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Thread: Using Prime Numbers to Check if Two Words are Anagrams

  1. #1
    Join Date
    Jun 2008

    Thumbs up Using Prime Numbers to Check if Two Words are Anagrams

    Not too long ago I came across a neat (but inefficient) algorithm that uses prime numbers to determine if two words are anagrams. The way it works is simple:

    1. Map each of the 26 English letters to a unique prime number.
    2. Multiply the characters of each word.
    3. Since every integer is either a prime itself OR a unique product of primes, two words are anagrams if their products are the same.


    Map A -> 2
    Map E -> 3
    Map R -> 5

    Let's check the two words ear and era:

    For f("ear") = 3 * 2 * 5 = 30, and for f("era") = 3 * 5 * 2 = 30. Since the product is the same, the two words are anagrams. You could try less obvious examples and it will work just the same way.

    Here's my version in Java with more test cases, using my own prime generator.

    Obviously there are more efficient ways of finding anagrams, but I never thought you could use primes to actually make it happen. Regular numbers work on some words but will often give you the wrong answer. With prime numbers, the 'fundamental theorem of arithmetic' necessitates that every time we have an equal product, what we have must be an anagram.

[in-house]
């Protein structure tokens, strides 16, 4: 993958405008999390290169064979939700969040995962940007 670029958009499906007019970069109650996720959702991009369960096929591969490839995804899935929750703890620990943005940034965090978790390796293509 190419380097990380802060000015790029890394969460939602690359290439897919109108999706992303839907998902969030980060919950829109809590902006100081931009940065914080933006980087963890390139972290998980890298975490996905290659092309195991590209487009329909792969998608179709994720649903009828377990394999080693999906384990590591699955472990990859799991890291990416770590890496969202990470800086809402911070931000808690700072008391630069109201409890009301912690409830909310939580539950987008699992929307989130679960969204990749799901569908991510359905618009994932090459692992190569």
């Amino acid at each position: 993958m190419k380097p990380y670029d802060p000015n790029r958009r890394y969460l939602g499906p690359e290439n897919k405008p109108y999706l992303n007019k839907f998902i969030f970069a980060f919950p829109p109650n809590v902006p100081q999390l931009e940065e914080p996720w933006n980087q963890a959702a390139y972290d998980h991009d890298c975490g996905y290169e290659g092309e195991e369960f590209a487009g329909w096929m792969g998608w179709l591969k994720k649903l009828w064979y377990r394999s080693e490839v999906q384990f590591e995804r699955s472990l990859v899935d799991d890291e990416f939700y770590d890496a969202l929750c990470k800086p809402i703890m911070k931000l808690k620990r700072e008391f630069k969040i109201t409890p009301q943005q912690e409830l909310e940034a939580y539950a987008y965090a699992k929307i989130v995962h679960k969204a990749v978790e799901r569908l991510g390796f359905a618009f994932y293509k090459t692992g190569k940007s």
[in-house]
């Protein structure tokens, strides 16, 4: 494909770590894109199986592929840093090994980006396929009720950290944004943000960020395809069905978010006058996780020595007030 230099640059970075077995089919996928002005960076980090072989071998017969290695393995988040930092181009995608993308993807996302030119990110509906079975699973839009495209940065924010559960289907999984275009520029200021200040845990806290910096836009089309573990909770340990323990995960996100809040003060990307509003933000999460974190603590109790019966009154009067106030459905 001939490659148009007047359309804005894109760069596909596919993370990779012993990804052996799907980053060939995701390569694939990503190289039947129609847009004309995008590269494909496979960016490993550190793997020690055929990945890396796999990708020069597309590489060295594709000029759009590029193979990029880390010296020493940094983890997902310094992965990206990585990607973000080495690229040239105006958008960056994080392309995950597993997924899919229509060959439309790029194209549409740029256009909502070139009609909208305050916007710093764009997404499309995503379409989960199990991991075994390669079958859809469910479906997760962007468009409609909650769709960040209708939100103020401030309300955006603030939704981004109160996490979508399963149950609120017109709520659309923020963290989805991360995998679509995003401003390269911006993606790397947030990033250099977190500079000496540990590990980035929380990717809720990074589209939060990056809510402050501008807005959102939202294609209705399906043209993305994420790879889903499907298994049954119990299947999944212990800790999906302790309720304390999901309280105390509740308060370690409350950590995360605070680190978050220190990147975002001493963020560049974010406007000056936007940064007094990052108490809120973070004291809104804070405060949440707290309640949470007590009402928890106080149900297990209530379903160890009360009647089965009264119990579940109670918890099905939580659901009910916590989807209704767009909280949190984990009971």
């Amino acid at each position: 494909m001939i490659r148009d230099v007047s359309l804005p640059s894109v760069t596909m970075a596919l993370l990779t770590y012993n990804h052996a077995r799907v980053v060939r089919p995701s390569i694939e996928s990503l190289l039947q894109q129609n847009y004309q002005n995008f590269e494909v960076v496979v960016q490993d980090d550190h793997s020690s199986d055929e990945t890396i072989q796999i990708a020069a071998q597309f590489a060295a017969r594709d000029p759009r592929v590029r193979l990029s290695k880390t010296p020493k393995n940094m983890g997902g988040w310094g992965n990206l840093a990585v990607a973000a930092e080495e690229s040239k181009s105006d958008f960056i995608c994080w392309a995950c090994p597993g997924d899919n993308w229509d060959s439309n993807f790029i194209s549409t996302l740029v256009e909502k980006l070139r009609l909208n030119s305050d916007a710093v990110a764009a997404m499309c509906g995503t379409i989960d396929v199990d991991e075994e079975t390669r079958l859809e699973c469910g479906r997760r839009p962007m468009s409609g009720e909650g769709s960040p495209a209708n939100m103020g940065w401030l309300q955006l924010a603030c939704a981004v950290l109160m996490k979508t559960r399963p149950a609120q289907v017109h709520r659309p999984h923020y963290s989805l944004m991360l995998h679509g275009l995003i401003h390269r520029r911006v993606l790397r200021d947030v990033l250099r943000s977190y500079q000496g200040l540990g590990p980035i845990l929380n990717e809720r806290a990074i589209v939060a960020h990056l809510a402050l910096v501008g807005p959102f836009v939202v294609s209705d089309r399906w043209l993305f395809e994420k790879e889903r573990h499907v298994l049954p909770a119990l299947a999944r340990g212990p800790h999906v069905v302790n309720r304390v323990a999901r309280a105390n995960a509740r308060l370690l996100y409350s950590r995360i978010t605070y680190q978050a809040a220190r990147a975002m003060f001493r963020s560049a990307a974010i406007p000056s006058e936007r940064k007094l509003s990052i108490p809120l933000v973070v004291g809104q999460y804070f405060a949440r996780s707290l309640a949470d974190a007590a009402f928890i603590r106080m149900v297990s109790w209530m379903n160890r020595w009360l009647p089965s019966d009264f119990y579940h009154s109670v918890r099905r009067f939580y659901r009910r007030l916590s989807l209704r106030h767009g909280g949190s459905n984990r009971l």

Pretty cool!
    “Of all the sciences cultivated by mankind, Astronomy is acknowledged to be, and undoubtedly is, the most sublime, the most interesting, and the most useful. For, by knowledge derived from this science, not only the bulk of the Earth is discovered, but our very faculties are enlarged with the grandeur of the ideas it conveys, our minds exalted above their low contracted prejudices.” - James Ferguson

  2. #2
    Join Date
    Feb 2003
    Depew, NY
    That is pretty cool.

  3. #3
    Join Date
    Jun 2006

    Mathematical Games

    Without half trying, I can think of a cryptographic application.

  4. #4
    Join Date
    May 2007
    Jon Bentley, in Programming Pearls did this by reading the dictionary file, then signing each word. See

    I'll post my version over the weekend.
    Last edited by swampyankee; 2018-Feb-06 at 09:02 PM.
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  5. #5
    Join Date
    Oct 2009
    a long way away
    Quote Originally Posted by John Mendenhall View Post
    Without half trying, I can think of a cryptographic application.
    As long as you don't mind that every word in the decrypted text is an anagram of the original!

    But many encryption techniques do use the fact that it is hard to find the prime factors of large numbers so you may be on to something

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